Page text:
NASA and the Worcester Polytechnic Institute (WPI) in Worcester, Mass., have opened registration and are seeking teams to compete in next year’s robot technology demonstration competition, which offers as much as $1.5 million in prize money.
Amazon is introducing a podcast like distribution tool for documents, aimed at schools and businesses.
The new free tool, Whispercast, allows an organization to link multiple devices in a form of network, though files only transfer in one direction. Managers will be able to put individual Kindles into separate groups (for example corporate departments or different school classes) and then automatically send materials to everyone in a particular group. Users will need to be on Wi-Fi rather than 3G to get the content.
The system will work with personal documents, meaning a teacher could create and send a lesson schedule to every pupil, or a human resources department could distribute a new staff manual. The Whispercast service will also allow organizations to send documents to anyone with a device that runs the Kindle app.
As well as personal documents, organizations can distribute Kindle books through Whispercast. For example, a school could buy an electronic textbook “in bulk” and send it to an entire class. It’s not clear if there’ll be special pricing for such purchases.
The idea is that the system will work whether users bring their own Kindles or if the organization buys devices for them. For those who hand out Kindles, there’ll be tools to centrally register them, require a password, control Internet access, and decide what if any material users can buy on the Kindle. There will also be a tool to block users from carrying out a factory reset or deregistering a Kindle and transferring it to their own account.
Amazon is also offering bulk discounts to schools or businesses that buy a batch of Kindles. It’s not offering specific discounts but rather inviting buyers to ask for a quote.
(Image credit: Amazon)
California Governor Jerry Brown gave his pen a workout yesterday. In addition to signing legislation prohibiting social network snooping by employers and colleges, he also signed off on a proposal for the state to fund 50 open source digital textbooks. He signed two bills, one to create the textbooks and the other to establish a California Digital Open Source Library to host them, at a meeting with students in Sacramento.
According to a legislative summary, the textbook bill would “require the California Open Education Resources Council to determine a list of 50 lower division courses in the public postsecondary segments for which high-quality, affordable, digital open source textbooks and related materials would be developed or acquired.” The council is to solicit bids to produce these textbooks in 2013. The bill makes clear that the council has the option to use “existing high-quality digital open source textbooks and related materials” if those materials fit the requirements.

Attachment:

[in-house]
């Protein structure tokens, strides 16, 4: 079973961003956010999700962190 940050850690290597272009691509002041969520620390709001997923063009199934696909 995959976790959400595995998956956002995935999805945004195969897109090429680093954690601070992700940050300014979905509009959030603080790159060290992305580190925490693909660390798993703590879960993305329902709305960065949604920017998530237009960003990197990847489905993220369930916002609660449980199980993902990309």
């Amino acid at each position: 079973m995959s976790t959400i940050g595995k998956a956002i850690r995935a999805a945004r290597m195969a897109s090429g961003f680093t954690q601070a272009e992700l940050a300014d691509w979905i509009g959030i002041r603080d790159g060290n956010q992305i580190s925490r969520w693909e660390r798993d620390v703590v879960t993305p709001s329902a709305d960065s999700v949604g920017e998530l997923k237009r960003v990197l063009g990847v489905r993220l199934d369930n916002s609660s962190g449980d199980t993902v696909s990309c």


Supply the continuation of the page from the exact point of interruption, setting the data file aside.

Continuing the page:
The law specifies that the textbooks must be placed under a Creative Commons license, allowing professors at universities outside of California to use the textbooks in their own classrooms. The textbooks must be encoded in XML, or “other appropriate successor format,” to facilitate re-use of the materials.
from Ars Technica
3 There are parts of the Atacama Desert in Chile where no rain has ever been recorded. Scientists believe portions of the region have been in an extreme desert state for 40 million years—longer than any other place on Earth.
5 If you get lost in the desert, you don’t have to urinate on your shirt and wear it on your head like Bear Grylls to avoid dying of thirst. You can suck water from the branches of some palms, such as buri and rattan.
9 The world record for crossing the Sahara by bicycle was set in 2011 by Reza Pakravan, 36, a market security analyst in London, who made the 1,084-mile journey in 13 days, 5 hours, 50 minutes, and 14 seconds. He started in Algeria, cycled south, then turned east through Niger and Chad to reach Sudan.
16 In northeastern China, a Green Great Wall of shrubs and trees now being planted may win back the edges of the Gobi Desert. The wall will eventually stretch 2,800 miles from outer Beijing through Inner Mongolia…
from Discover Magazine
Every year we put together a list of our Lifehacker App packs for each operating system. In the spirit of those lists we figured it was time to put together a list for students getting ready for school. Whether you’re on Windows, Mac, iPhone, or Android, we’ve got you covered. More »
The art of paper marbling has been around for a long time. You sometimes see the covers of books or stationery decorated using this technique. On Make: Projects, Marcia Friedman shows how to create Japanese sumi ink marbling, a particular style of marbling which produces beautiful swirling patterns of black, white, and gray.
In the video below, a marbling artist demonstrates a more premeditated design by painting on water and then carefully laying down paper over it.
Watch Dale Dougherty right now to learn more about marbling paper, live on Maker Camp! (12pm PST)